PostgreSQL offers many array functions that are used to return some information about the array or manipulate the array in different ways. Array_fill() function is one of these functions that are used to manipulate the array. The basic functionality this function provides is that it fills the array with a specified element. The element and the dimension of the array are passed in the function as arguments.
In this post, we will examine how the array_fill() function works.
How Does the PostgreSQL array_fill() Function work?
The array_fill() function fills the array with an element that is specified in the function as an argument. The dimension of the array is also specified as an argument. The basic syntax of the function is given below:
array_fill(Element , Dimension[, lower_bound]) ;
In the above syntax:
● The first Argument is the element that we want to fill in the array.
● The second argument specifies the dimension of the array for example, if Array is specified, it means that the array is one-dimensional and the length of the array is 4. If Array[3,4] is specified, this represents that the array is 2-dimensional, and the first dimension of the array is 3 and the second one is 4.
● The final argument is entirely optional. This determines the array's starting index.
The return values of this function have a data type of ARRAY. The function returns an array of a dimension specified and having an element that is also specified as an argument.
Let’s move towards the example to get more clarity on the concept.
Let's first consider a simple example of a one-dimensional array. The query is given below:
SELECT array_fill(3, ARRAY);
In the above query:
● The first argument is the element 3. It means the array will be filled with the element 3.
● The second element depicts the dimension of the array. Here in this case it is Array, which means that the array will be one-dimensional and will have the length 4.
So the output of the given query will be:
We can also specify the lower bound for this function which is completely optional, but let’s see how it works when it is specified:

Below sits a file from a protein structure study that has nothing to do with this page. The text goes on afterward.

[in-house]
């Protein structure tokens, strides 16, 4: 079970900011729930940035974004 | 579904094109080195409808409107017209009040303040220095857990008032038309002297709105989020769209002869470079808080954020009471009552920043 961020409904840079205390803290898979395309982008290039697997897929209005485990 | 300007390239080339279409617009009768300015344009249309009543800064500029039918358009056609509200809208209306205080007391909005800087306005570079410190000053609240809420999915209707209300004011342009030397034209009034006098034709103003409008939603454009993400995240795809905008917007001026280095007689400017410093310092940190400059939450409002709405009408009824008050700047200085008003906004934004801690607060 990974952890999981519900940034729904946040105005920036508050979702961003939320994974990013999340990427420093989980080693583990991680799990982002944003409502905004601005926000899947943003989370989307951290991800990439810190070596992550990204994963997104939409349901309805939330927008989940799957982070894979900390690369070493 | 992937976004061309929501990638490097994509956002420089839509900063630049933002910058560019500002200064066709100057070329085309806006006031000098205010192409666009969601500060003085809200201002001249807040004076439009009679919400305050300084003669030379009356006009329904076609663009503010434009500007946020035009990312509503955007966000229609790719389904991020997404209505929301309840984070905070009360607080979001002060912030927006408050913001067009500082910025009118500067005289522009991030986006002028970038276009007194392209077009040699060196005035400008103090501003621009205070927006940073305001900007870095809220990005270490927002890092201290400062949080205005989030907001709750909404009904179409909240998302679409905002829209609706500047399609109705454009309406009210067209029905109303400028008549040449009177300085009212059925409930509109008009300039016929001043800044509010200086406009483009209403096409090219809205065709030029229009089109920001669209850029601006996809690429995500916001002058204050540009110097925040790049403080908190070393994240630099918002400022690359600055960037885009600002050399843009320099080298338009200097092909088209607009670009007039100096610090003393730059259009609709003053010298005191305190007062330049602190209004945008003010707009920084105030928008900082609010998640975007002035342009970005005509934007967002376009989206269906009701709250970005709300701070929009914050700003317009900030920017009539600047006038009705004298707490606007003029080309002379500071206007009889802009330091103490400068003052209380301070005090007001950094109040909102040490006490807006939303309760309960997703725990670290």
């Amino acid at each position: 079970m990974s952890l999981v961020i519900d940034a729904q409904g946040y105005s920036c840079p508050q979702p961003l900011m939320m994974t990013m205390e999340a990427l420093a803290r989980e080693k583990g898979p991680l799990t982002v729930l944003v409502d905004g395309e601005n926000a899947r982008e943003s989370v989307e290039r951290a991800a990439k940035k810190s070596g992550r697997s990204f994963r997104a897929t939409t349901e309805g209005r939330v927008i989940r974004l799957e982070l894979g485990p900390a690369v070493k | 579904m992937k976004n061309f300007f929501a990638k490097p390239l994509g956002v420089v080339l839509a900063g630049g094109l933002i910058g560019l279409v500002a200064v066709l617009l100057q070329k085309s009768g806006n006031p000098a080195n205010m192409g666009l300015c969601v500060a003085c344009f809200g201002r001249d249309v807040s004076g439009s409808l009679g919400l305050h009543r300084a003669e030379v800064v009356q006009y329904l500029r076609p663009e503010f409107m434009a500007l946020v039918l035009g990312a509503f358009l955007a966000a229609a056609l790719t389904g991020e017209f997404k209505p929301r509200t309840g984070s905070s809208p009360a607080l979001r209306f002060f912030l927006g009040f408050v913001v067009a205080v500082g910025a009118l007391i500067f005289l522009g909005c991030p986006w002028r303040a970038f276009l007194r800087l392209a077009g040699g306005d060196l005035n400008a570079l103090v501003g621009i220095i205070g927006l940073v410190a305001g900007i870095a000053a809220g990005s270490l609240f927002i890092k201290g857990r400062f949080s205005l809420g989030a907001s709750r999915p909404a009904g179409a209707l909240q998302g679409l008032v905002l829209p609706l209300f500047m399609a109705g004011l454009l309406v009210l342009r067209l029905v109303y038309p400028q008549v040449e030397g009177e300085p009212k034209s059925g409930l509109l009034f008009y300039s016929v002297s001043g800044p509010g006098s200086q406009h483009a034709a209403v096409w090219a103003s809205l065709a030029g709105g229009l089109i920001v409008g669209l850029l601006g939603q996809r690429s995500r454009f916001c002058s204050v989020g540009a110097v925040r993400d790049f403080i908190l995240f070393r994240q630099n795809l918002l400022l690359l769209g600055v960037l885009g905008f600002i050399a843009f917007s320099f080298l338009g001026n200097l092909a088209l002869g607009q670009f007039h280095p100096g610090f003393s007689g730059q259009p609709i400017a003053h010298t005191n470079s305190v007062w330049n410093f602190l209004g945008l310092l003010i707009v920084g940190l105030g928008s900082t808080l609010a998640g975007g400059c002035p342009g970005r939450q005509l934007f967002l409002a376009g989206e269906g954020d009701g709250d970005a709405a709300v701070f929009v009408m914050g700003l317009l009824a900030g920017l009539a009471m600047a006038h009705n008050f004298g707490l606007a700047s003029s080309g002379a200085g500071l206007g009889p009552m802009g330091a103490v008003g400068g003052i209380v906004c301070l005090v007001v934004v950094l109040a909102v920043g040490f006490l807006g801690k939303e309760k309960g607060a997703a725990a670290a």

SELECT array_fill(3, ARRAY ,ARRAY);
In the above query, the lower bound “ARRAY” is specified which means that the array will be starting from the index position of 2. The output will specify the starting and ending index of the array in case the lower bound is specified in the query. The output will be as follows:
The resulting array contains element 3 and has a length of 4, while the array is starting with an index of 2 to 5.
Now consider another example of a multi-dimensional array. The query for this case is given below:
SELECT array_fill(3, ARRAY[4,2]);
In this query, the element will be 3. The second argument depicts that the array is 2-dimensional. The first dimension is 4 and the second dimension is 2. Let’s see what the output of the query looks like:
In the above output, it is clearly illustrated that the resulting array is 2-dimensional having a first dimension of 4 and a second dimension of 2.
Another multi-dimensional array is as follows:
SELECT array_fill(3, ARRAY[4,2,2]);
The resulting array is 3 dimensional, having a first dimension of 4, a second dimension of 2, and a third dimension of 2 as well. The output is illustrated below:
Input Type Error
If we want to fill our array with an element “abc”, we will write the query as:
SELECT array_fill('abc', ARRAY[4,2]);
By executing this query you will see that the output will be an error saying; ERROR: could not determine polymorphic type because input has type unknown.
This means that we have not specified the data type of the element. To fix this error we need to specify the data type in the query like this:
SELECT array_fill('abc'::TEXT, ARRAY[4,2]);
This will resolve the issue and give us our required output like this:
This is how the array_fill() function works in PostgreSQL.
The array_fill() is a function that fills an array with a specified argument. The dimensions of that array are also specified in that function as an argument. The return values of this function have a data type of ARRAY. This article demonstrated how to utilize the array_fill() function in PostgreSQL.